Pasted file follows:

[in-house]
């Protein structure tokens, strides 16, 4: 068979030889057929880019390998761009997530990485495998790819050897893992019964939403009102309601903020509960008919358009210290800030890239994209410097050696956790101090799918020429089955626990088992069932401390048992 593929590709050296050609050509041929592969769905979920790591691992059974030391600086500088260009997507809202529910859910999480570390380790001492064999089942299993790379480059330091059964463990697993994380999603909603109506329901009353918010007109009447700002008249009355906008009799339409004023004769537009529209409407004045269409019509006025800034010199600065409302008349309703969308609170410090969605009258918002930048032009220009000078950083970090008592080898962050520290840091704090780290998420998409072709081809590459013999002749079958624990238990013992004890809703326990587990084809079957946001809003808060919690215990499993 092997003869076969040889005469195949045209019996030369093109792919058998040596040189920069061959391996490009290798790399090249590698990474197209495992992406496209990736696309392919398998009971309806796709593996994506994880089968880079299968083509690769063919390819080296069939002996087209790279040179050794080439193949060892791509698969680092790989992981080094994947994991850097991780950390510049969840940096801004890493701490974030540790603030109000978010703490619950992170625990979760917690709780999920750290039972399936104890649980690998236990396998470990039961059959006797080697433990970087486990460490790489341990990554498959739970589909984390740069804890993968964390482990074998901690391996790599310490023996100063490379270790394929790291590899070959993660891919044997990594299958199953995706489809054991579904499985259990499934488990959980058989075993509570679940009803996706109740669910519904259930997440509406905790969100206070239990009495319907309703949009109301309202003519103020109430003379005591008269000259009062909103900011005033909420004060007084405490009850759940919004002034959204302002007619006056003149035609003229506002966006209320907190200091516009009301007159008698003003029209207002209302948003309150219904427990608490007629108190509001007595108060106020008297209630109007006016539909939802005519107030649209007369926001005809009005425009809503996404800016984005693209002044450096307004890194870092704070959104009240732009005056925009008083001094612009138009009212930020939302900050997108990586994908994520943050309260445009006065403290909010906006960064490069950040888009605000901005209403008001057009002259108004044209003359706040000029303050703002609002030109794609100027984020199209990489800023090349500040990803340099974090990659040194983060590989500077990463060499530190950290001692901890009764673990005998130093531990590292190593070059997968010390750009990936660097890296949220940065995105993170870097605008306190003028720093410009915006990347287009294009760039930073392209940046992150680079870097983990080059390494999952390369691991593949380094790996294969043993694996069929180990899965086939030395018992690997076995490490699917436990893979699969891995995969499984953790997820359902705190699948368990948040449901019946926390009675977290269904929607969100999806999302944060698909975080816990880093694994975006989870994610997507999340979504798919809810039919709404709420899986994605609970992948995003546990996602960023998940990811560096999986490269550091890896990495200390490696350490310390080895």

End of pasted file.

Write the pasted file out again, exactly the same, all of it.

[in-house]
């Protein structure tokens, strides 16, 4: 068979030889057929880019390998761009997530990485495998790819050897893992019964939403009102309601903020509960008919358009210290800030890239994209410097050696956790101090799918020429089955626990088992069932401390048992 593929590709050296050609050509041929592969769905979920790591691992059974030391600086500088260009997507809202529910859910999480570390380790001492064999089942299993790379480059330091059964463990697993994380999603909603109506329901009353918010007109009447700002008249009355906008009799339409004023004769537009529209409407004045269409019509006025800034010199600065409302008349309703969308609170410090969605009258918002930048032009220009000078950083970090008592080898962050520290840091704090780290998420998409072709081809590459013999002749079958624990238990013992004890809703326990587990084809079957946001809003808060919690215990499993 092997003869076969040889005469195949045209019996030369093109792919058998040596040189920069061959391996490009290798790399090249590698990474197209495992992406496209990736696309392919398998009971309806796709593996994506994880089968880079299968083509690769063919390819080296069939002996087209790279040179050794080439193949060892791509698969680092790989992981080094994947994991850097991780950390510049969840940096801004890493701490974030540790603030109000978010703490619950992170625990979760917690709780999920750290039972399936104890649980690998236990396998470990039961059959006797080697433990970087486990460490790489341990990554498959739970589909984390740069804890993968964390482990074998901690391996790599310490023996100063490379270790394929790291590899070959993660891919044997990594299958199953995706489809054991579904499985259990499934488990959980058989075993509570679940009803996706109740669910519904259930997440509406905790969100206070239990009495319907309703949009109301309202003519103020109430003379005591008269000259009062909103900011005033909420004060007084405490009850759940919004002034959204302002007619006056003149035609003229506002966006209320907190200091516009009301007159008698003003029209207002209302948003309150219904427990608490007629108190509001007595108060106020008297209630109007006016539909939802005519107030649209007369926001005809009005425009809503996404800016984005693209002044450096307004890194870092704070959104009240732009005056925009008083001094612009138009009212930020939302900050997108990586994908994520943050309260445009006065403290909010906006960064490069950040888009605000901005209403008001057009002259108004044209003359706040000029303050703002609002030109794609100027984020199209990489800023090349500040990803340099974090990659040194983060590989500077990463060499530190950290001692901890009764673990005998130093531990590292190593070059997968010390750009990936660097890296949220940065995105993170870097605008306190003028720093410009915006990347287009294009760039930073392209940046992150680079870097983990080059390494999952390369691991593949380094790996294969043993694996069929180990899965086939030395018992690997076995490490699917436990893979699969891995995969499984953790997820359902705190699948368990948040449901019946926390009675977290269904929607969100999806999302944060698909975080816990880093694994975006989870994610997507999340979504798919809810039919709404709420899986994605609970992948995003546990996602960023998940990811560096999986490269550091890896990495200390490696350490310390080895």